In discussing the elements of damage, the court alluded to the "humiliation" of plaintiff in being put under arrest, taken to the station house and put "in a cell, probably with common felons and common thieves," &c. It is urged that there is no evidence to support this comment. Plaintiff testified that he was arrested on a warrant for grand larceny, taken to the Oakland avenue police station, kept until ten forty-five P.M., then transferred in the police wagon to the Montgomery street station and kept there till eleven A.M., the next day, when he gave bail. It is common knowledge that persons accused of and held for crime in a police station are put in cells for safe keeping. The "probability" that he was put with common thieves was a legitimate probability but not stated as a fact. The facts detailed by the court were: arrest; transport in the patrol wagon; confinement in a cell;

[108 NJL Page 433]

arraignment before a police judge. All these were fairly supported by the testimony.

Defendant produced two so-called expert witnesses prepared to testify, as we read the brief, that the retention by a discharged employe of drawings partly made for the employer and while under salary from him, was by an alleged custom of the profession, an "ethical" question and the court excluded that class of testimony.

This is alleged for error, but we cannot see that the ethics of the matter had any bearing on the issue. The court charged that defendant was in law entitled to the drawings in question and we think that charge was correct. The real question was, then, whether defendant was justified in setting in motion a complaint of grand larceny where plaintiff being lawfully in possession of the drawings, refused to give them up on demand.

The last point to consider is whether there was error in overruling the following question and striking out the answer:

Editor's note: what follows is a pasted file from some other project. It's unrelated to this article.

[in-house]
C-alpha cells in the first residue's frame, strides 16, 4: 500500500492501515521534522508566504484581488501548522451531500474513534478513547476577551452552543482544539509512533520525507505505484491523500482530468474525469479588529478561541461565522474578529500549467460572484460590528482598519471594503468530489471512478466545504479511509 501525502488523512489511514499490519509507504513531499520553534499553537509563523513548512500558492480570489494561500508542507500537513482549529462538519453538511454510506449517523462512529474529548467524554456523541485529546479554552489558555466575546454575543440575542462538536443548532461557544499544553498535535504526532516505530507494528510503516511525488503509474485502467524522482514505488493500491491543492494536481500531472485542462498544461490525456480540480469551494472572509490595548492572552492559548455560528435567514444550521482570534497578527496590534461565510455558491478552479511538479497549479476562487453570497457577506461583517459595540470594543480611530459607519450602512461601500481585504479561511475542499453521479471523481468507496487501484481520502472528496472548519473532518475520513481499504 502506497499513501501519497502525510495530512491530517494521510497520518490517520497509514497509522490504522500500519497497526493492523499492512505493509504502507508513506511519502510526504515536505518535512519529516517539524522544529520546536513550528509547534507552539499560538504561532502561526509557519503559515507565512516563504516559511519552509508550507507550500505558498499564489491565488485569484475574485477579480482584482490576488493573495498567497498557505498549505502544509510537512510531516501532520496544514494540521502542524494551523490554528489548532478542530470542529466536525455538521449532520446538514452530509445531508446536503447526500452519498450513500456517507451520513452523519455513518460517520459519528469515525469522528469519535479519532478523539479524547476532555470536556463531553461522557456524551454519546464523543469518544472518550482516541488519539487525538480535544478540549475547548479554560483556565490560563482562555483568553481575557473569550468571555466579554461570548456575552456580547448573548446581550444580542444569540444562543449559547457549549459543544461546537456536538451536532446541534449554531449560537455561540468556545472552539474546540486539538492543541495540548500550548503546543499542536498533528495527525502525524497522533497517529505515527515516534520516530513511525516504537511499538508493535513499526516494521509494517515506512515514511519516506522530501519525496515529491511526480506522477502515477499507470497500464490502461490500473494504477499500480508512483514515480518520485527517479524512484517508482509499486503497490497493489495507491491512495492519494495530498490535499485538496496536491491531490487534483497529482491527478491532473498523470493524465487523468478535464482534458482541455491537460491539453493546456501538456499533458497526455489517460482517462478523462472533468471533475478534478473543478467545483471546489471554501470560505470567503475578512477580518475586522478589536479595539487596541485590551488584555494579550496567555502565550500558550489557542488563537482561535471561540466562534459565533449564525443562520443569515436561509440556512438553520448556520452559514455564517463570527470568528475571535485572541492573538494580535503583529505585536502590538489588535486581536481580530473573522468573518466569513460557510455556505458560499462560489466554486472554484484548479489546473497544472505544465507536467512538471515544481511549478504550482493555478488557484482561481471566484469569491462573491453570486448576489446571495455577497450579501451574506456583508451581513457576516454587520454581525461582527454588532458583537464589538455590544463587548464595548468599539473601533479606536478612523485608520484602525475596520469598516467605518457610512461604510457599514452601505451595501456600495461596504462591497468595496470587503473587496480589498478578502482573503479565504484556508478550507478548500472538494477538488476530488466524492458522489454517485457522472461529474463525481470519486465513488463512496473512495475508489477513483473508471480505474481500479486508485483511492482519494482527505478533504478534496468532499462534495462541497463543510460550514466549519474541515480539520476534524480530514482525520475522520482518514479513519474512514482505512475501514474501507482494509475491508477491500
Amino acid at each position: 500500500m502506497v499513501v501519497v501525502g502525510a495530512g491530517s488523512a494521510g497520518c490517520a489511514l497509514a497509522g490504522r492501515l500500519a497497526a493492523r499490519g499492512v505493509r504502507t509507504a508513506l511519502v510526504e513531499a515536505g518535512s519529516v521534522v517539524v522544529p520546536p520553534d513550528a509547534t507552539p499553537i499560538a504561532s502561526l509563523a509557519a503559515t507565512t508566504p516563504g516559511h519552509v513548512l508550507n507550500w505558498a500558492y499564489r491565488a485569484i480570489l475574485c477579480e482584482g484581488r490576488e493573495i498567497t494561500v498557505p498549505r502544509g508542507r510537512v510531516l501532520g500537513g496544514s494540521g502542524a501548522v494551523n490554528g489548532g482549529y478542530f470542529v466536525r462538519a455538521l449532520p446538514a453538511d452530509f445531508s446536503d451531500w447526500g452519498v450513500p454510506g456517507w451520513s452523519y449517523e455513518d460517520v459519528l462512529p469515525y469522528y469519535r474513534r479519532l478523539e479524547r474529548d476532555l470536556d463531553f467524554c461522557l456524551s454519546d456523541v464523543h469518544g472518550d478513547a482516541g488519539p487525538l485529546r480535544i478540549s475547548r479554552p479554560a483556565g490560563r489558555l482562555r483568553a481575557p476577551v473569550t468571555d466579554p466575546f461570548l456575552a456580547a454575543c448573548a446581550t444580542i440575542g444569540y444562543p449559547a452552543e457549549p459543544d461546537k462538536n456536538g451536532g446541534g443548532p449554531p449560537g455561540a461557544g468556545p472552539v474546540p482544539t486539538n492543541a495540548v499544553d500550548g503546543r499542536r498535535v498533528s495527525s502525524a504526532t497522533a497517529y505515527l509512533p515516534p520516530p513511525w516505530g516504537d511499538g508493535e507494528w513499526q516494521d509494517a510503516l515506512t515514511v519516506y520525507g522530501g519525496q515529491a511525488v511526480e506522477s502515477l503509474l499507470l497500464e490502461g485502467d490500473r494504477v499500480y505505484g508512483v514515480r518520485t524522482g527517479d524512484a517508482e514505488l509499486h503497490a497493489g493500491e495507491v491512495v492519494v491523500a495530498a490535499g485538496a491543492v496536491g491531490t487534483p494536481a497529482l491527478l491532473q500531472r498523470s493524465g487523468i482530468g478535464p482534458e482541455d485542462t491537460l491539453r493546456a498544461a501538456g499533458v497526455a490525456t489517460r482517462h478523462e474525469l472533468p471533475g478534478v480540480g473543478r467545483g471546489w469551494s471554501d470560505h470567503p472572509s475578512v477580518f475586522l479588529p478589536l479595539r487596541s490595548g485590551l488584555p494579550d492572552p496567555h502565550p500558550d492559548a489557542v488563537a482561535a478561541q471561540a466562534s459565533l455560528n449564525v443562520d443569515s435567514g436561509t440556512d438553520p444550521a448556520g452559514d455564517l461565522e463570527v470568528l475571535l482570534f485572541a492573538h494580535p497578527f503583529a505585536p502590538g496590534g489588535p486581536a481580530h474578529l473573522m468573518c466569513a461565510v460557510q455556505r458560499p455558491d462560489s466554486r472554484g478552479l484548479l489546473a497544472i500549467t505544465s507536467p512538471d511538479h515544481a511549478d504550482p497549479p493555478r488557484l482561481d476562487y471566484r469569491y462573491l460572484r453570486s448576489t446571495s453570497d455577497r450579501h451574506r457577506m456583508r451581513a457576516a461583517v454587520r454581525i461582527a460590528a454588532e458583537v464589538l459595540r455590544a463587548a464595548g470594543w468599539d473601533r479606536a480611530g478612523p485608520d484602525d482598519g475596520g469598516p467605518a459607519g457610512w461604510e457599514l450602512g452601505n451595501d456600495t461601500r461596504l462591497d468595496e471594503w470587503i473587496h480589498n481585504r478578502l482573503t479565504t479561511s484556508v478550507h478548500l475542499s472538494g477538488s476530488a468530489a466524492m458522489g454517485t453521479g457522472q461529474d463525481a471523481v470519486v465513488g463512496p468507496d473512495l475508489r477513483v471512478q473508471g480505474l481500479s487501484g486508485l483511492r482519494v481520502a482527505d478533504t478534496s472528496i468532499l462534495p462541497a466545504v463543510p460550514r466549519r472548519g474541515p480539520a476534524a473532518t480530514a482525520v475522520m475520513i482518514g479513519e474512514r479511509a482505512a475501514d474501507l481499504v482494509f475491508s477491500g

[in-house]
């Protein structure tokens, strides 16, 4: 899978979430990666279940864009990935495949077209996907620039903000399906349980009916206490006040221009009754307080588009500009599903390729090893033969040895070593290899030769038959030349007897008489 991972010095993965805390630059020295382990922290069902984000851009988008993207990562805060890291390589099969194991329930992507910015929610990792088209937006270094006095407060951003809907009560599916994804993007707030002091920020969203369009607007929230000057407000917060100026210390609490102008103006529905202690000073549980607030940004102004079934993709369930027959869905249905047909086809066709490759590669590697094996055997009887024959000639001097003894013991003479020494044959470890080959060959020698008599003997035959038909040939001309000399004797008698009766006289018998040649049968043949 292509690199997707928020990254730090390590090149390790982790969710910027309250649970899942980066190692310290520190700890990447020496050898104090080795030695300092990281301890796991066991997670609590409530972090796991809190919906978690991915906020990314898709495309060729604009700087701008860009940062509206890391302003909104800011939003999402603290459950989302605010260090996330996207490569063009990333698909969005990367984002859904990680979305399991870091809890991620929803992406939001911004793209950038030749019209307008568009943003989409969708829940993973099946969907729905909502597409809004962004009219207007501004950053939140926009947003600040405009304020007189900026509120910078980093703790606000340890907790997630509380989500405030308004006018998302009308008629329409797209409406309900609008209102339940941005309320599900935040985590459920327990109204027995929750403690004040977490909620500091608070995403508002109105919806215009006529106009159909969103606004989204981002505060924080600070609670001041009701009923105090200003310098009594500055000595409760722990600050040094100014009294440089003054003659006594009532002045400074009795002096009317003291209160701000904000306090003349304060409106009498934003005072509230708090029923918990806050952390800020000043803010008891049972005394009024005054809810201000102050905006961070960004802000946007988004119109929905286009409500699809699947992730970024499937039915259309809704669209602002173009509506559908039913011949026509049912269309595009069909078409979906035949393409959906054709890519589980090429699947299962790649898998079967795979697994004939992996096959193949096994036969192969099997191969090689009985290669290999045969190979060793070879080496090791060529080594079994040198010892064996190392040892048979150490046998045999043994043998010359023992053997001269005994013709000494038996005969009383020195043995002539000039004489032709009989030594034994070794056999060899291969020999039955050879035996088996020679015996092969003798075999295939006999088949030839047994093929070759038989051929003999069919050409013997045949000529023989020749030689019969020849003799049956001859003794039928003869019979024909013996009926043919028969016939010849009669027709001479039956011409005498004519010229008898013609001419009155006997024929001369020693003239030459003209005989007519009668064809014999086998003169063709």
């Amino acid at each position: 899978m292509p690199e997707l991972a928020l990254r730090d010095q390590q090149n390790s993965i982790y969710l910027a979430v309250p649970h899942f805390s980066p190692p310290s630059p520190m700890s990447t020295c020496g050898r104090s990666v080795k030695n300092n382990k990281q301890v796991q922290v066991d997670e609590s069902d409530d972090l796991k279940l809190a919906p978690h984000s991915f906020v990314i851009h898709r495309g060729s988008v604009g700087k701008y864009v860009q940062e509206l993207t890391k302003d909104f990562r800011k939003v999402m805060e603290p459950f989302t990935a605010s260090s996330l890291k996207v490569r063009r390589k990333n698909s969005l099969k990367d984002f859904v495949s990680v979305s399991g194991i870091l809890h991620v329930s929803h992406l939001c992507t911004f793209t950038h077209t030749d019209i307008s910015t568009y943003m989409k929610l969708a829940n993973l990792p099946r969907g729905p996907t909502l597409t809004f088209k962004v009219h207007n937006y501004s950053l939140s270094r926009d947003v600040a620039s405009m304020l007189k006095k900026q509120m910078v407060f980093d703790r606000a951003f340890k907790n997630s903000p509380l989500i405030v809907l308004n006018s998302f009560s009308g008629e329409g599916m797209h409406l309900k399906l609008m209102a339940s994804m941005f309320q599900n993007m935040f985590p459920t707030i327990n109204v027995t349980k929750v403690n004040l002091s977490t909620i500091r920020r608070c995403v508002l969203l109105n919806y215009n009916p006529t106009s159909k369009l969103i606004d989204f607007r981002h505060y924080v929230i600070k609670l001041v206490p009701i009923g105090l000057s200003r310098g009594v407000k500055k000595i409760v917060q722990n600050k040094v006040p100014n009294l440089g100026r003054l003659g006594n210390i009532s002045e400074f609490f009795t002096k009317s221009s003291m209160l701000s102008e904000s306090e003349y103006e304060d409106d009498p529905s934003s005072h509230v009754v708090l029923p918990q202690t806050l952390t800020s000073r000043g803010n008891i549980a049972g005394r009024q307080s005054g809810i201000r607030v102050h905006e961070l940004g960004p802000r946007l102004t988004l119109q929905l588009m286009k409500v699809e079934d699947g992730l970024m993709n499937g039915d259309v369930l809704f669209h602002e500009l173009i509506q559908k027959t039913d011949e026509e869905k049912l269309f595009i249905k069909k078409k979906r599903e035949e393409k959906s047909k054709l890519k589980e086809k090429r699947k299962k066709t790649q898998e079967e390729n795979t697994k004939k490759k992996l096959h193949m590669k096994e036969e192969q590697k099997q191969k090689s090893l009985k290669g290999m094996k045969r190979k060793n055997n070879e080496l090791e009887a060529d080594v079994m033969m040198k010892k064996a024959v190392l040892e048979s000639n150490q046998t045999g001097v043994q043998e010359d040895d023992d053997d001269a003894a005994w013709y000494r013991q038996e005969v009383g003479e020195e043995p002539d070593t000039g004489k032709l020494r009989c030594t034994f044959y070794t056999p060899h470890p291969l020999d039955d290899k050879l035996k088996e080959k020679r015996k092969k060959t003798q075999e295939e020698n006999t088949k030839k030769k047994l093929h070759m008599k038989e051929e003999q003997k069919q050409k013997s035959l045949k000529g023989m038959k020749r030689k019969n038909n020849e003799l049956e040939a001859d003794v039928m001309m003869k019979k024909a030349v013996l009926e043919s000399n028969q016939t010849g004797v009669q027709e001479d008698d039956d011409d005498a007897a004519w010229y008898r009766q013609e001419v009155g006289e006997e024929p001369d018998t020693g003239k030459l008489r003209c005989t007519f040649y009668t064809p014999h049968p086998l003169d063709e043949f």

"Q. Up to that time did you have any malice or hard feeling against Mr. Bencke? A. No." (Objected to as a conclusion. Objection sustained and answer struck out.)

"That time" was the time when he laid the case before counsel. Taken with the submission to counsel, the existence of ill feeling previously was important on the question of malice. Several other questions on the same line were also excluded, although on cross-examination the court allowed over objection of defendant's counsel a question whether he "thought plaintiff and his wife were thieves and crooks," saying: "It all goes to the state of his mind, whether he was actuated by demon (sic) and malice." The latter ruling was right, the former wrong. Wigm. Ev., P 581; McKown v. Hunter, 30 N.Y. 625. See Mulford v. Tunis, 35 N.J.L. 256, 260. If a defendant in malicious prosecution may be cross-examined as to a state of mind indicating the presence of malice, he may by the same token be examined in chief as to the absence of it.

This error went to the root of the case and requires a reversal to the end that a venire de novo issue. Such will be the order.